On the other hand, if another customer were to drop her shopping bags on the floor directly in front of you and you tripped over them, breaking your arm, the shopping mall would probably not be liable.

For the shopping mall owner, the escalator accident/injury was foreseeable. The shopping bag accident/injury was not foreseeable. The shopping bags were not under their control. They had no duty to inspect or maintain them as they would the escalator. Your injury claim would therefore have to be against the visitor who dropped her bags in front of you.

You don't have to be a paying customer to receive the protection of the shopping mall's duty of care. If you're at the mall to window shop, meet friends, or you're there for any other legitimate reason, you're a visitor who has a right to the mall owner's protection from undue harm.

Evidence: What you need to win your injury claim

All shopping mall accidents aren't as clear-cut as the escalator incident. Although the law requires shopping malls to protect its visitors, it doesn't say malls are automatically liable when a visitor is injured. Unfortunately, it's up to the injured visitor to prove the shopping mall was liable for the injuries and resulting costs (damages).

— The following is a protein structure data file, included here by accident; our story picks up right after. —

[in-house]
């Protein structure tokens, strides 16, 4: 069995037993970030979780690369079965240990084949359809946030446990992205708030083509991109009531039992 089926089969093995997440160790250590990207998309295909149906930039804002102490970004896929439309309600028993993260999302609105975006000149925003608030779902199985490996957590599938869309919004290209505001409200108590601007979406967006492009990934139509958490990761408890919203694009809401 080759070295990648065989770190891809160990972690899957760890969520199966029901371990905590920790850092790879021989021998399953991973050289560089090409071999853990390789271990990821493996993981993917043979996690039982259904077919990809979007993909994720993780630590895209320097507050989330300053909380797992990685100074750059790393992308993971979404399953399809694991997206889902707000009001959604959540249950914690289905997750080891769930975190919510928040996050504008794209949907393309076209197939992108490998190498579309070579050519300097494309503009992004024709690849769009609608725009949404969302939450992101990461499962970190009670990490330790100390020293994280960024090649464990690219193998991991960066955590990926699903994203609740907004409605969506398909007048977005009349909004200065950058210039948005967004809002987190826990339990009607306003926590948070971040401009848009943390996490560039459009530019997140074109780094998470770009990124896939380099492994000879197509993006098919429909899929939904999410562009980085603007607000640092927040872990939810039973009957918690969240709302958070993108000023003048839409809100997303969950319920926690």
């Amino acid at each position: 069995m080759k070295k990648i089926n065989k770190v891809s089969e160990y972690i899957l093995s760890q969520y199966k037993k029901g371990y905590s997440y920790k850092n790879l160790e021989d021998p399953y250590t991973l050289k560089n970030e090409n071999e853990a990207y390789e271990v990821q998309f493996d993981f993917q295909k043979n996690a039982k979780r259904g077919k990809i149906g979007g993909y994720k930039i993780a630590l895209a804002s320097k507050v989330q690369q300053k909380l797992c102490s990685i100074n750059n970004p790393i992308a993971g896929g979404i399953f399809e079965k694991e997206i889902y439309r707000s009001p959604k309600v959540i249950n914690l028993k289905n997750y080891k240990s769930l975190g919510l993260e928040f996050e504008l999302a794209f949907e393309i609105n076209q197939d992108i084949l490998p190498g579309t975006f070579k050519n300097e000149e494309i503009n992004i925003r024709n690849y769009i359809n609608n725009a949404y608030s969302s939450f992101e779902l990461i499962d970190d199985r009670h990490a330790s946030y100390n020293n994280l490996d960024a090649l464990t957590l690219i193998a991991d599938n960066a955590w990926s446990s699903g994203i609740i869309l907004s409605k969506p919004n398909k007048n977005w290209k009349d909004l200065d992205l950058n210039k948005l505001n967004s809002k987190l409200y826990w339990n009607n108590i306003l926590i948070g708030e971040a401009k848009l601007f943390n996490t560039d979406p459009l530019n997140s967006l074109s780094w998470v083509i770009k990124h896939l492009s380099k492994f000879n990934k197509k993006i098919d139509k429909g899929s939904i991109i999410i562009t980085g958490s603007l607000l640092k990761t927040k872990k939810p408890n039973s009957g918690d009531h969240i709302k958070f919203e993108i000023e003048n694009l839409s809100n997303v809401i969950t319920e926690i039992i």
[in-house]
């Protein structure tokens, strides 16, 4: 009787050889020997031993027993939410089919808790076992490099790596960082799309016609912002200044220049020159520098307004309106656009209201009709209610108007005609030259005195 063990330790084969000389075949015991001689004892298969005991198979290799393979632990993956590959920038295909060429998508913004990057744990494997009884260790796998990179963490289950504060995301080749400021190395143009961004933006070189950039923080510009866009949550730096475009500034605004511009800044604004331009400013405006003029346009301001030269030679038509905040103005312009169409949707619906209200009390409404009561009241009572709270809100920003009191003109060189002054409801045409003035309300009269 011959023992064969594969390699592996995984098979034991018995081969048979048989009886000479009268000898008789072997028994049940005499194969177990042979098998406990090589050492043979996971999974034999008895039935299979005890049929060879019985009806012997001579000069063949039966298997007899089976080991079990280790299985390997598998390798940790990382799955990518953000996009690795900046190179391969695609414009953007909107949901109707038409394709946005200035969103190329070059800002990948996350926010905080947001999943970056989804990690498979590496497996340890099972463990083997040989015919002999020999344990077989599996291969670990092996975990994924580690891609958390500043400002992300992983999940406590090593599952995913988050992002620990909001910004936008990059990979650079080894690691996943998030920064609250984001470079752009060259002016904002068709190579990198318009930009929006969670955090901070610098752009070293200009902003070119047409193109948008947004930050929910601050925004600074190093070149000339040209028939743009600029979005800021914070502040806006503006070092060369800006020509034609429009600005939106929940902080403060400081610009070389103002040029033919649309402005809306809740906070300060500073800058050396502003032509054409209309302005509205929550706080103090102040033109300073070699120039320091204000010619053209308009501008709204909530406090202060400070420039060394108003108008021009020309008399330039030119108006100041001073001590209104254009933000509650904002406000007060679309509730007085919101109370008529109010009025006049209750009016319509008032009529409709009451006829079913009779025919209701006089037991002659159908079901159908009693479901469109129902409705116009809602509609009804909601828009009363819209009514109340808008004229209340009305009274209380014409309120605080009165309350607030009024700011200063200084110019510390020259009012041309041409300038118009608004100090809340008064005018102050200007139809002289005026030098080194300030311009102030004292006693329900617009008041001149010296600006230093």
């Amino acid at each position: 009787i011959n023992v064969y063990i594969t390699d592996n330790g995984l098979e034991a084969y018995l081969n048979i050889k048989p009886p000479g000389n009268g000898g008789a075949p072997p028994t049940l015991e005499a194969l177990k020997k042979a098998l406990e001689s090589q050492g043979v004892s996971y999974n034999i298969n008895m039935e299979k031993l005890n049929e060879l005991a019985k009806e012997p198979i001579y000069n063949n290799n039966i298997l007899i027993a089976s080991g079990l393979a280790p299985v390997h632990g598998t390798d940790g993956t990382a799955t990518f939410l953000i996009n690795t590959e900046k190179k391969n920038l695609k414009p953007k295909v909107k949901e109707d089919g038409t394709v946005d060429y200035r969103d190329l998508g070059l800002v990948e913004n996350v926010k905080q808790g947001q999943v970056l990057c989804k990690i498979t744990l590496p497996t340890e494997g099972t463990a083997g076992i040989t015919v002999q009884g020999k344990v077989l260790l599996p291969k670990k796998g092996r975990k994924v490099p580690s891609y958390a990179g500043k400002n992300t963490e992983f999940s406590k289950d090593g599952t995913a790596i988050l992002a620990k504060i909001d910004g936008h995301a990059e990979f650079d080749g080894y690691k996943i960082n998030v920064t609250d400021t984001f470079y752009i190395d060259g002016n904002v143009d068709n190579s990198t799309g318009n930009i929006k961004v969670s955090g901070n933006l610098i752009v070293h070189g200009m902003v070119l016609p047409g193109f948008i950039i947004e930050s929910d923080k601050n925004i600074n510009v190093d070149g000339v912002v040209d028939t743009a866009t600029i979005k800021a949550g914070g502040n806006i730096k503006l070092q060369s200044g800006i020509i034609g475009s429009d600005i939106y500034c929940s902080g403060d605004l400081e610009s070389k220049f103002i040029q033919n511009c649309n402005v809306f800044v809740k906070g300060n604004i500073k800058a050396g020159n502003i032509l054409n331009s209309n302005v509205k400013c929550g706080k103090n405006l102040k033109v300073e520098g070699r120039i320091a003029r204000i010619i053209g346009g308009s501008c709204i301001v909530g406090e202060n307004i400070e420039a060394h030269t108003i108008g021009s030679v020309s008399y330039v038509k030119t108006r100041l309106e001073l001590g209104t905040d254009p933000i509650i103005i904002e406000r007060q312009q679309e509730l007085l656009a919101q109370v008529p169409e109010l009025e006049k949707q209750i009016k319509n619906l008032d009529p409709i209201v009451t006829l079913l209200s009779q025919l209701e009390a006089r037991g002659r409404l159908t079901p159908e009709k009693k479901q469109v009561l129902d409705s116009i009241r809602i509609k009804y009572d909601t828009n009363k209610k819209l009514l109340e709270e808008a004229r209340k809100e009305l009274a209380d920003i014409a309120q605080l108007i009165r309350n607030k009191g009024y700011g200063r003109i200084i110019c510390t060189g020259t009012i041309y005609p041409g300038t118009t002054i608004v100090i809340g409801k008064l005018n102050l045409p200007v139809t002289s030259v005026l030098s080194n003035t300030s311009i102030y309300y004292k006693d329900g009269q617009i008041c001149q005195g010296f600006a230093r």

To prove the mall's liability, you must have evidence showing the accident was foreseeable, and that it was the direct and proximate (legally acceptable) cause of your injuries. In other words, you have to directly link the accident to your injury.

To create the link requires evidence. Your injury claim begins and ends with evidence. Without credible evidence, your personal injury claim will likely fail. It's the key to success. Here's where to begin:

Ask for security personnel
If you're in the common area and you're injured, look for security personnel. You may have to go to the nearest retail store and ask one of the employees to call security for you. It's very important to have your injury documented.

When security arrives, take them to the accident scene and show them what caused your fall. They'll make a detailed incident report. The report will include the date and time of the accident, the reason for your fall, the type of injury, your contact information, and other notes relevant to the accident.

Ask for medical care